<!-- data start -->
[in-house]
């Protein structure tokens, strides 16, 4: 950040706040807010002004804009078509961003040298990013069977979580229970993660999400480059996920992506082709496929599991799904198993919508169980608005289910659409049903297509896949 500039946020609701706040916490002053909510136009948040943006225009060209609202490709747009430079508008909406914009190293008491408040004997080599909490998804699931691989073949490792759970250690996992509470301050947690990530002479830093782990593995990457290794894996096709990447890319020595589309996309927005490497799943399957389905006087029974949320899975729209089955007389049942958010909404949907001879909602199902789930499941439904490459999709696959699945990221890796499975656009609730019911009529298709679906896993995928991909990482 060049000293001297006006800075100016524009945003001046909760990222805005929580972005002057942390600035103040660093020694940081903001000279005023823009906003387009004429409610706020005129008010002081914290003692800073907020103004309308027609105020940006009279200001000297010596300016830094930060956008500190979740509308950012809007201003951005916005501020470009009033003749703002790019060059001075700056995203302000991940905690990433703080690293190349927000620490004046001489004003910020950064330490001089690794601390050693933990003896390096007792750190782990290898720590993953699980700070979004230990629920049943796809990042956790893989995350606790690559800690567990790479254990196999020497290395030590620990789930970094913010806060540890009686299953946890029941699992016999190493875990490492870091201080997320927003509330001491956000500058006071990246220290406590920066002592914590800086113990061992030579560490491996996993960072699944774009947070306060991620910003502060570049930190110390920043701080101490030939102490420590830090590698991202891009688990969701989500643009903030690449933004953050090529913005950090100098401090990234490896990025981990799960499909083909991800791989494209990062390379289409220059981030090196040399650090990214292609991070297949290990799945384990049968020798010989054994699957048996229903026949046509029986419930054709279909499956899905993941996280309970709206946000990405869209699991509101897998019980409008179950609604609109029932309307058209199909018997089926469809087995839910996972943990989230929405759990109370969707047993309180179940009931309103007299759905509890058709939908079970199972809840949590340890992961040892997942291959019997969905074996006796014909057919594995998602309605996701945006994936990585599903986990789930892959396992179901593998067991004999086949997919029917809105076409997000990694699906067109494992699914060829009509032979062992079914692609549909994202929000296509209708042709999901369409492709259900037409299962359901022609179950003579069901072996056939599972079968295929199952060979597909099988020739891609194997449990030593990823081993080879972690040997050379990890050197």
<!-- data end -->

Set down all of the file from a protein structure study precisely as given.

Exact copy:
[in-house]
């Protein structure tokens, strides 16, 4: 950040706040807010002004804009078509961003040298990013069977979580229970993660999400480059996920992506082709496929599991799904198993919508169980608005289910659409049903297509896949 500039946020609701706040916490002053909510136009948040943006225009060209609202490709747009430079508008909406914009190293008491408040004997080599909490998804699931691989073949490792759970250690996992509470301050947690990530002479830093782990593995990457290794894996096709990447890319020595589309996309927005490497799943399957389905006087029974949320899975729209089955007389049942958010909404949907001879909602199902789930499941439904490459999709696959699945990221890796499975656009609730019911009529298709679906896993995928991909990482 060049000293001297006006800075100016524009945003001046909760990222805005929580972005002057942390600035103040660093020694940081903001000279005023823009906003387009004429409610706020005129008010002081914290003692800073907020103004309308027609105020940006009279200001000297010596300016830094930060956008500190979740509308950012809007201003951005916005501020470009009033003749703002790019060059001075700056995203302000991940905690990433703080690293190349927000620490004046001489004003910020950064330490001089690794601390050693933990003896390096007792750190782990290898720590993953699980700070979004230990629920049943796809990042956790893989995350606790690559800690567990790479254990196999020497290395030590620990789930970094913010806060540890009686299953946890029941699992016999190493875990490492870091201080997320927003509330001491956000500058006071990246220290406590920066002592914590800086113990061992030579560490491996996993960072699944774009947070306060991620910003502060570049930190110390920043701080101490030939102490420590830090590698991202891009688990969701989500643009903030690449933004953050090529913005950090100098401090990234490896990025981990799960499909083909991800791989494209990062390379289409220059981030090196040399650090990214292609991070297949290990799945384990049968020798010989054994699957048996229903026949046509029986419930054709279909499956899905993941996280309970709206946000990405869209699991509101897998019980409008179950609604609109029932309307058209199909018997089926469809087995839910996972943990989230929405759990109370969707047993309180179940009931309103007299759905509890058709939908079970199972809840949590340890992961040892997942291959019997969905074996006796014909057919594995998602309605996701945006994936990585599903986990789930892959396992179901593998067991004999086949997919029917809105076409997000990694699906067109494992699914060829009509032979062992079914692609549909994202929000296509209708042709999901369409492709259900037409299962359901022609179950003579069901072996056939599972079968295929199952060979597909099988020739891609194997449990030593990823081993080879972690040997050379990890050197």